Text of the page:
During radiation therapy, you lie on a table and a large machine moves around you, directing the energy beams to specific points on your body. Radiation can be aimed at affected lymph nodes and the nearby area of nodes where the disease might progress.

The length of radiation treatment varies, depending on the stage of the disease. A typical treatment plan might have you going to the hospital or clinic five days a week for several weeks. At each visit, you undergo a 30-minute radiation treatment.

Radiation therapy can cause skin redness and hair loss at the site where the radiation is aimed. Many people experience fatigue during radiation therapy. More-serious risks include heart disease, stroke, thyroid problems, infertility and other cancers, such as breast or lung cancer.

 

Stem cell or bone marrow transplant uses a high dosage of radiation or chemotherapy to specifically kill targeted cancer cells. The bone marrow is saved during the process through transplantation of a new one or through transplantation of stem cells. Lastly, antibody therapy, also known as biological therapy, uses specific drugs to target special molecules across the cancer cells’ surfaces.

Non-Hodgkin’s lymphoma is often treated using radiotherapy and chemotherapy. The treatment options are usually based on the current stage of lymphoma and on several prognostic factors. Chemotherapy is more used in all patients regardless of stage. Radiation may be used only during the early stages of the condition.

 

There are almost 40 various kinds of non-Hodgkin’s lymphoma (NHL). Several of them behave differently compared to others. The treatment used depends on the specific type as well as the observable behavior of the NHL. Chemotherapy is the most popular. Antibody therapy and/or radiation therapy may only be added to complement chemotherapy for additional benefits.

 

Immunotherapy is a type of treatment that either boosts the patients own immune system or uses man-made drugs called monoclonal antibodies that attack a specific target on the surface of lymphocytes (cells in which lymphoma starts). The monoclonal antibody rituximab is a drug used to treat Hodgkin’s lymphoma and administered by infusion into veins.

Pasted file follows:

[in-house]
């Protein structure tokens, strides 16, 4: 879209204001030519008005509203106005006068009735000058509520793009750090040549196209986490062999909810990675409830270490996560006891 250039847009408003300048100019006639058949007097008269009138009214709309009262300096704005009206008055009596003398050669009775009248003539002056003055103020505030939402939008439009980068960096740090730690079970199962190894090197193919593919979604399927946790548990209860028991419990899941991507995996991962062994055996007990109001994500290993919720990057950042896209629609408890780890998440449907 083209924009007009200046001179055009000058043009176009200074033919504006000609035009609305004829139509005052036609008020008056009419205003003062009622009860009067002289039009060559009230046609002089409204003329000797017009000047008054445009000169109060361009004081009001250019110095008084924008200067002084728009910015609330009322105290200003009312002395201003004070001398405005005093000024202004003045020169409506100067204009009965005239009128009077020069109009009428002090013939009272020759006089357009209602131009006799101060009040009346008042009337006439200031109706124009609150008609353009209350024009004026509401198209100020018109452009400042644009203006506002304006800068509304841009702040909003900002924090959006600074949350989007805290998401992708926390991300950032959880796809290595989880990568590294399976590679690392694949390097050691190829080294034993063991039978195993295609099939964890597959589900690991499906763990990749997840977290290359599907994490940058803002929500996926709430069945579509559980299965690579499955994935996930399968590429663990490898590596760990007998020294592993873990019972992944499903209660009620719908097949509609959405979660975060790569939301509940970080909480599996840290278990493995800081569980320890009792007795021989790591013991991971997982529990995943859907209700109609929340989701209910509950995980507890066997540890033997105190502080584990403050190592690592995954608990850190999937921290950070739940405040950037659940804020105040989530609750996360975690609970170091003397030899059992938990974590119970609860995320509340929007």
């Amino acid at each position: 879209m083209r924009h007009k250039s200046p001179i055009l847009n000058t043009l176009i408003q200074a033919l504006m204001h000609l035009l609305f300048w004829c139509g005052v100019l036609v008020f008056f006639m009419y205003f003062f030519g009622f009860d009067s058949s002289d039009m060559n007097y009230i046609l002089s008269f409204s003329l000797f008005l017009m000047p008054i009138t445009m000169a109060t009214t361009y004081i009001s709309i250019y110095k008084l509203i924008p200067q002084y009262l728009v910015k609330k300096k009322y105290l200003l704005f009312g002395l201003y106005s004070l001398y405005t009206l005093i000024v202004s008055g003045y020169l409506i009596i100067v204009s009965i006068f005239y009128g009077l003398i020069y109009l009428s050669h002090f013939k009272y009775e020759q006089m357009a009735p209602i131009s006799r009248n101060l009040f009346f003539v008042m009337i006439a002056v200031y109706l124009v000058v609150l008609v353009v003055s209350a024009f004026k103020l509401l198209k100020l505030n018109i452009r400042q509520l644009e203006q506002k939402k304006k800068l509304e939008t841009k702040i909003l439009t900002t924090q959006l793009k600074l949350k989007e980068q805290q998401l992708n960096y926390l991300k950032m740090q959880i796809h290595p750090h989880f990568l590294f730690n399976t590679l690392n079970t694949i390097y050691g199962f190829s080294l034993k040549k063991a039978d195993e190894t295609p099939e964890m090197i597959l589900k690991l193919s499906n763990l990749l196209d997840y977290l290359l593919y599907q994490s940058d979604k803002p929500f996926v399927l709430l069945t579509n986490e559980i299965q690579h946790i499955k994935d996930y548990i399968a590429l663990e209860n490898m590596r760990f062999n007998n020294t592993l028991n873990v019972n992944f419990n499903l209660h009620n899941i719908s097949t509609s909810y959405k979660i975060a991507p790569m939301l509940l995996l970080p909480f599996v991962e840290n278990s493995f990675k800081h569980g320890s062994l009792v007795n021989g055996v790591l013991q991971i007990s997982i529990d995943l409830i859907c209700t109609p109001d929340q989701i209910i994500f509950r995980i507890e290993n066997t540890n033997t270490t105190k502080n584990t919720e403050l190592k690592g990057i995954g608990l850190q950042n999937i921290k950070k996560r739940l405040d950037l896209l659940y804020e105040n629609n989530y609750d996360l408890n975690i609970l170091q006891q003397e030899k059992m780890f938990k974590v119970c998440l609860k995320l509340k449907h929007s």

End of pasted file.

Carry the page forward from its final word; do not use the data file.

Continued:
Bone marrow transplantation either with patients’ own bone marrow cells or donors may be a part of lymphoma treatment. Before performing the bone marrow transplantation, the radiation and chemotherapy are applied with the aim to reduce the cells in bone marrow affected by the disease. The treatment mainly depends on the stage of the disease. A bone marrow transplant may be an option if Non-Hodgkin’s lymphoma returns despite treatment.

During a bone marrow transplant, your own blood stem cells are removed, frozen and stored for later use. Next, you receive high-dose chemotherapy and radiation therapy to destroy cancerous cells in your body. Finally, your stem cells are thawed and injected into your body through your veins. The stem cells help build healthy bone marrow. People who undergo bone marrow transplant may be at increased risk of infection.

 

For more advanced stages (stage III and IV), the goal of the treatment involves two major strategies. Firstly, induce a regression of the tumor (induction phase). Secondly, consolidate or maintain this regression (consolidation/maintenance phase).

 

Coping with the Non-Hodgkin’s lymphoma is very stressing. some alternative therapies to help you cope with it are:

  • Art therapy
  • Exercise
  • Meditation
  • Music therapy
  • Relaxation exercises
  • Spirituality

 

 

 The information in this document does not replace a medical consultation. It is for personal guidance use only. We recommend that patients ask their doctors about what tests or types of treatments are needed for their type and stage of the disease.

Sources:

  • American Cancer Society
  • The National Cancer Institute
  • National Comprehensive Cancer Network
  • American Academy of Gastroenterology
  • National Institute of Health
  • MD Anderson Cancer Center
  • Memorial Sloan Kettering Cancer Center